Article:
Something sad happened in my daughter’s life today, so my afternoon and evening have belonged to her. In a few minutes, at her invitation, I’m going to join her in her room, snuggling in her bed to watch Money Heist, which I’ve already seen and will gladly watch again.
I will snuggle with her and think of all the times I snuggled with my mother. I will think of how that shared comfort is one of life’s irreplaceable treasures.
So, no writing tonight.
I’ll leave you, instead, with one of my favorite bedtime stories that my mother read to me from the time I was very small. I should mention, for the uninitiated, that she was not conventional, my mother, and our bedtime reading didn’t always match popular titles of the time. My favorite bedtime books were from the Industrial and Social History Series written by Katharine Elizabeth Dopp. I liked them all (we had a full set – which I still have, today), but the one I could hear over and over again without every tiring of it was The Tree-Dwellers. I would fall asleep at night dreaming that I was Sharptooth.
Note: All of Dr. Dopp’s books from this series are in the public domain. The excerpt below is from the Gutenberg.org site.
A Story of Long Ago
This is a story of long ago.
It will tell you of the first people we know anything about.
It will tell you how they lived before they had fire.
It will tell you how they worked before they had tools.
Many wild beasts lived then.
They were fierce and strong.
All the people feared them.
The cave-bear could strike with his big paws.
The tiger could tear with his sharp teeth.
The rhinoceros could trample one under his feet.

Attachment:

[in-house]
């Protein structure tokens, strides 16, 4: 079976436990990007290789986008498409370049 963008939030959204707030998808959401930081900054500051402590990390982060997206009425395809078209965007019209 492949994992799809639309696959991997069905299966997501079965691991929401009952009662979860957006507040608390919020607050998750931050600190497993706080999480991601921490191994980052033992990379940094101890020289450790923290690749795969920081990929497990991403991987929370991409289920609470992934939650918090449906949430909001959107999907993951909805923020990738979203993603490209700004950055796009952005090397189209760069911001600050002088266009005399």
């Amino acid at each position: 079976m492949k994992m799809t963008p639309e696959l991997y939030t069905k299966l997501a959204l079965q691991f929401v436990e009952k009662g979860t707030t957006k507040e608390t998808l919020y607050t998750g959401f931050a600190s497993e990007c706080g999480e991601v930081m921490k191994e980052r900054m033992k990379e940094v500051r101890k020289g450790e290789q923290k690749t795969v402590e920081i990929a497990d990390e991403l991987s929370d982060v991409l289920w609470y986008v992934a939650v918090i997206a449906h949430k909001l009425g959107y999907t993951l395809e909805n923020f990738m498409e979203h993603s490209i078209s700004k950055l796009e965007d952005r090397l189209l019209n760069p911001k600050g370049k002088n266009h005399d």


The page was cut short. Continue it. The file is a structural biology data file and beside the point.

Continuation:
Each animal knew how to do one thing well.
But the people could do a great many things.
They could remember, too, what had happened before.
They learned to profit by their mistakes.
You will learn how they became brave and strong.
You will learn how they used their bodies and minds.
They began the work we are doing to-day.
They took the first steps.
People who lived after them were able to do a little more.
The next people could do still more.
Many people have lived and worked since then.
The work they have done helps us to-day.
We have something to do, too.
We can do our part better if we know what others have done.
We can do it better if we learn to use our hands.
We can do it better if we learn to use our minds.
That is why we have this little book.
Sharptooth was a Tree-dweller.
She lived a long, long time ago.
She did not have any home.
Nobody had a home then.
People wandered from place to place.
They had no shelter except the trees.
Each night Sharptooth slept in the branches.
Each day she hunted for something to eat.
Sometimes she was very hungry.
She had hard work to find enough food.
She could not go to a store to buy it.
There were no stores then.
She could not buy food of a farmer.
There were no farmers then.
All the plants were growing wild.
All the animals were wild, too.
Sharptooth was afraid of them.
That is why she climbed the trees.
The Wooded Hills